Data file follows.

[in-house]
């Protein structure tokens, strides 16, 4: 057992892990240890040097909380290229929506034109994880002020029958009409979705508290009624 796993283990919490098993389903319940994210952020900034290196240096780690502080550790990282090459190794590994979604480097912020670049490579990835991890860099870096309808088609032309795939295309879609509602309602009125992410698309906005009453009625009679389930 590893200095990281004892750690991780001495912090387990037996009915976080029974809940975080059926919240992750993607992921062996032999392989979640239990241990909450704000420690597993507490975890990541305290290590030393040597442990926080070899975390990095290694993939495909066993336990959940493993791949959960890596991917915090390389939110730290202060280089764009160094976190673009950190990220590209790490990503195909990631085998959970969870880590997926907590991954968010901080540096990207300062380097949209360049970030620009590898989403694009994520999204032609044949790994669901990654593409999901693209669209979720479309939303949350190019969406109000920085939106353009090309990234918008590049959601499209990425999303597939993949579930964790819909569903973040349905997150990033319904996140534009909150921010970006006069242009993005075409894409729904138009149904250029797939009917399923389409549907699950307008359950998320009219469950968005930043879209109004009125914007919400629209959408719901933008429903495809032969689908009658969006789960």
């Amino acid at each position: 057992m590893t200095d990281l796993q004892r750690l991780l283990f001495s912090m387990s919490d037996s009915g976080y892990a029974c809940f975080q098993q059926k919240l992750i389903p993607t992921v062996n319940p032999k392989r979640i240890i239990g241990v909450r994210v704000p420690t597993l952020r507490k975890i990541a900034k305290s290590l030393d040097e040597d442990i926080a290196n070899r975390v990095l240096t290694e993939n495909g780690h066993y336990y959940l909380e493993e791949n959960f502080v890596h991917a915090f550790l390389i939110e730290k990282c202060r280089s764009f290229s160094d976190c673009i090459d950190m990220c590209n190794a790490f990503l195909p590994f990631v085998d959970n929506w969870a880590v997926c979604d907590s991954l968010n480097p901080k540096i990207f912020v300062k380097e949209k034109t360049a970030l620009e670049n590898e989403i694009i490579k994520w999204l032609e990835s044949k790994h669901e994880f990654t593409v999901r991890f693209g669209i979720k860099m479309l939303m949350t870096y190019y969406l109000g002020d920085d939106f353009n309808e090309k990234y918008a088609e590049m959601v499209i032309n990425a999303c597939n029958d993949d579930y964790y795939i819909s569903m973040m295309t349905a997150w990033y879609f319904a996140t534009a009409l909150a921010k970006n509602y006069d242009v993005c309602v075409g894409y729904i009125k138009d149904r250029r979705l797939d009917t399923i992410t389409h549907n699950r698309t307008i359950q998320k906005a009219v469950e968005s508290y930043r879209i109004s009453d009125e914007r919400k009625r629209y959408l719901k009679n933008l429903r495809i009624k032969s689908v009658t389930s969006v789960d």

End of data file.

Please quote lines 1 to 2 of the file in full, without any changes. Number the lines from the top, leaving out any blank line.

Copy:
[in-house]
């Protein structure tokens, strides 16, 4: 057992892990240890040097909380290229929506034109994880002020029958009409979705508290009624 796993283990919490098993389903319940994210952020900034290196240096780690502080550790990282090459190794590994979604480097912020670049490579990835991890860099870096309808088609032309795939295309879609509602309602009125992410698309906005009453009625009679389930 590893200095990281004892750690991780001495912090387990037996009915976080029974809940975080059926919240992750993607992921062996032999392989979640239990241990909450704000420690597993507490975890990541305290290590030393040597442990926080070899975390990095290694993939495909066993336990959940493993791949959960890596991917915090390389939110730290202060280089764009160094976190673009950190990220590209790490990503195909990631085998959970969870880590997926907590991954968010901080540096990207300062380097949209360049970030620009590898989403694009994520999204032609044949790994669901990654593409999901693209669209979720479309939303949350190019969406109000920085939106353009090309990234918008590049959601499209990425999303597939993949579930964790819909569903973040349905997150990033319904996140534009909150921010970006006069242009993005075409894409729904138009149904250029797939009917399923389409549907699950307008359950998320009219469950968005930043879209109004009125914007919400629209959408719901933008429903495809032969689908009658969006789960």